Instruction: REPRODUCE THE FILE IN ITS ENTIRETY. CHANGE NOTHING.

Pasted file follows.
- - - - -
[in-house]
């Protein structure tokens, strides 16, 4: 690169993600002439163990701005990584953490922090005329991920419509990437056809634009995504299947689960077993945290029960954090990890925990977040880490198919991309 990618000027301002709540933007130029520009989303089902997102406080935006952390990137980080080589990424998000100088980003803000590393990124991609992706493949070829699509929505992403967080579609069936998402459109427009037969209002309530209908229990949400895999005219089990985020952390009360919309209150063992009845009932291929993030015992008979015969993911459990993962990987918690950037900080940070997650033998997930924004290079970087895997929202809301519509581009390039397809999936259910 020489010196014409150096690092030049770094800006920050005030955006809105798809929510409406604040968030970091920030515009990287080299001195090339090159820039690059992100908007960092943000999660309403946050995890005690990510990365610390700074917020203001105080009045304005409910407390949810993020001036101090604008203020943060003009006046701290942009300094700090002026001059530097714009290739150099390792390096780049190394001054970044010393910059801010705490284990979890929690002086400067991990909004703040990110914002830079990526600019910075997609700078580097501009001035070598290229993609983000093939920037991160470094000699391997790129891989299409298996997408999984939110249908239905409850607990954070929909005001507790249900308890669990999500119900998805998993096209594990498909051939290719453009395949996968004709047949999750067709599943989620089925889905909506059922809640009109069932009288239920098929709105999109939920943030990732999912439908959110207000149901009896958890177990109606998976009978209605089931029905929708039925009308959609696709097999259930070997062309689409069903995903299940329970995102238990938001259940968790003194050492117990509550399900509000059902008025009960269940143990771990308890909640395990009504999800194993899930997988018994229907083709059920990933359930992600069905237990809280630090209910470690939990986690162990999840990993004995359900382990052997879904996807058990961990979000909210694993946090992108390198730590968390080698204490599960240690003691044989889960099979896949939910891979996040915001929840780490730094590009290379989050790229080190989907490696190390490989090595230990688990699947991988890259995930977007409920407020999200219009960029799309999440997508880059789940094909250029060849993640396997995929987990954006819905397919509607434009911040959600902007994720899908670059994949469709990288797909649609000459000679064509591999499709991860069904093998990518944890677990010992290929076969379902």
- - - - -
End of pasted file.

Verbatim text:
[in-house]
């Protein structure tokens, strides 16, 4: 690169993600002439163990701005990584953490922090005329991920419509990437056809634009995504299947689960077993945290029960954090990890925990977040880490198919991309 990618000027301002709540933007130029520009989303089902997102406080935006952390990137980080080589990424998000100088980003803000590393990124991609992706493949070829699509929505992403967080579609069936998402459109427009037969209002309530209908229990949400895999005219089990985020952390009360919309209150063992009845009932291929993030015992008979015969993911459990993962990987918690950037900080940070997650033998997930924004290079970087895997929202809301519509581009390039397809999936259910 020489010196014409150096690092030049770094800006920050005030955006809105798809929510409406604040968030970091920030515009990287080299001195090339090159820039690059992100908007960092943000999660309403946050995890005690990510990365610390700074917020203001105080009045304005409910407390949810993020001036101090604008203020943060003009006046701290942009300094700090002026001059530097714009290739150099390792390096780049190394001054970044010393910059801010705490284990979890929690002086400067991990909004703040990110914002830079990526600019910075997609700078580097501009001035070598290229993609983000093939920037991160470094000699391997790129891989299409298996997408999984939110249908239905409850607990954070929909005001507790249900308890669990999500119900998805998993096209594990498909051939290719453009395949996968004709047949999750067709599943989620089925889905909506059922809640009109069932009288239920098929709105999109939920943030990732999912439908959110207000149901009896958890177990109606998976009978209605089931029905929708039925009308959609696709097999259930070997062309689409069903995903299940329970995102238990938001259940968790003194050492117990509550399900509000059902008025009960269940143990771990308890909640395990009504999800194993899930997988018994229907083709059920990933359930992600069905237990809280630090209910470690939990986690162990999840990993004995359900382990052997879904996807058990961990979000909210694993946090992108390198730590968390080698204490599960240690003691044989889960099979896949939910891979996040915001929840780490730094590009290379989050790229080190989907490696190390490989090595230990688990699947991988890259995930977007409920407020999200219009960029799309999440997508880059789940094909250029060849993640396997995929987990954006819905397919509607434009911040959600902007994720899908670059994949469709990288797909649609000459000679064509591999499709991860069904093998990518944890677990010992290929076969379902």